Auroral displays appear in many colours although pale green and pink are the most common.

The connection between the Northern Lights and sunspot activity has been suspected since about 1880. Thanks to research conducted since the 1950’s, we now know that electrons and protons from the sun are blown towards the earth on the ‘solar wind’. (Note: 1957-58 was International Geophysical Year and the atmosphere was studied extensively with balloons, radar, rockets and satellites. Rocket research is still conducted by scientists at Poker Flats, a facility under the direction of the University of Alaska at Fairbanks – see web page

Aurora borealis’, the lights of the northern hemisphere, means ‘dawn of the north’. ‘Aurora australis’ means ‘dawn of the south’. In Roman myths, Aurora was the goddess of the dawn. \par Many cultural groups have legends about the lights. In medieval times, the occurrences of auroral displays were seen as harbingers of war or famine. The Maori of New Zealand shared a belief with many northern people of Europe and North America that the lights were reflections from torches or campfires.

The Menominee Indians of Wisconsin believed that the lights indicated the location of manabai’wok (giants) who were the spirits of great hunters and fishermen. The Inuit of Alaska believed that the lights were the spirits of the animals they hunted: the seals, salmon, deer and beluga whales. Other aboriginal peoples believed that the lights were the spirits of their people.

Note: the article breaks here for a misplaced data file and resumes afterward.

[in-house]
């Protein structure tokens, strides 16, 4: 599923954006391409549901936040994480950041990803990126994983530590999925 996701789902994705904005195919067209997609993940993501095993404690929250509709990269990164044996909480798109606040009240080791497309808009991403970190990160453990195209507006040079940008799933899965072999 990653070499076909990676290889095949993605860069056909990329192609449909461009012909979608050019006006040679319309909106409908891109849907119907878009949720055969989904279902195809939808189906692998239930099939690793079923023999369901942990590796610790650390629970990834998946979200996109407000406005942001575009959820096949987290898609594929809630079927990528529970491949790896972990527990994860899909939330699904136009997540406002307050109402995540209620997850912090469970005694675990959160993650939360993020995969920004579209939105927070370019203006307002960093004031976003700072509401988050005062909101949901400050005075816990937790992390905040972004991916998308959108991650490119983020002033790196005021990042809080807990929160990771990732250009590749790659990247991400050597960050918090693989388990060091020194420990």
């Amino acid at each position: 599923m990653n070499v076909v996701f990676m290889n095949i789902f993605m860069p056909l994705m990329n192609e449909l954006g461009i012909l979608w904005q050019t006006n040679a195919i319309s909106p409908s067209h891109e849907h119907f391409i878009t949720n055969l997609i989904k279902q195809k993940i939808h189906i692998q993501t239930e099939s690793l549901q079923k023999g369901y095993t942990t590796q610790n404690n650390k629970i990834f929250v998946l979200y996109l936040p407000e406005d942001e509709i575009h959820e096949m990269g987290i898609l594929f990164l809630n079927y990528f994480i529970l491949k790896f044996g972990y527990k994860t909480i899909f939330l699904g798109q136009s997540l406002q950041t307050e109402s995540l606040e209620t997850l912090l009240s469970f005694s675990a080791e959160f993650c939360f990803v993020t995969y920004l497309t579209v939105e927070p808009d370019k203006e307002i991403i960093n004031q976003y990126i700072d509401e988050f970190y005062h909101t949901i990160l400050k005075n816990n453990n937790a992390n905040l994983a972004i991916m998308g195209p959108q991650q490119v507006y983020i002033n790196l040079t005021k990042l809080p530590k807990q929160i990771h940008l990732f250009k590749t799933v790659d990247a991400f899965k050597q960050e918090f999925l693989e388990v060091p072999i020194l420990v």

During the dark time, here in Alaska I often seen a soft hue of green in the wee hours of night, I am glad to understand the history of the beauty that I see now. We will continue to try to catch the Aurora while it is dancing across that norther sky, in all its glory, until then when I look up as I drive home in the middle of the night will follow the lead of the Inuit and smile as the spirits of the animals are smiling down on me, guiding me home to Our Alaskan Dream

Total Darkness

When we moved to Alaska, there were many questions from friends and family, we still get many questions, about weather, but usually about how do you handle it being dark all the time. We try to explain that only a small part of Alaska experiences the total darkness, and total daylight, Based on the season.

We have both worked shift work and were not concerned about the long dark hours, that we were sure to experience, as with many people there was uncertainty about what it would be like to live through it. As it stands right now sunrise is just after 8am and sunset about 5 pm, we lose about 5 minutes a day.

This week we marked the end of daylight in the most northern part of Alaska, for the next 65 days, for the town of UtqiaÄ¡vik, (Barrow). According to an update by the US Department of the Interior Bureau of Land Management, Alaska, one of the largest states in the US, is renowned as strange and mysterious as it now enters into 24-hour darkness throughout the winters. Alaska’s north and south poles are geographically located as such that the arctic community had their last sunset at 1:29 pm AKST (5:29 pm ET) on November 15 and will now see the sunrise at 1:16 pm AKST (5:16 pm ET) straight on January 22.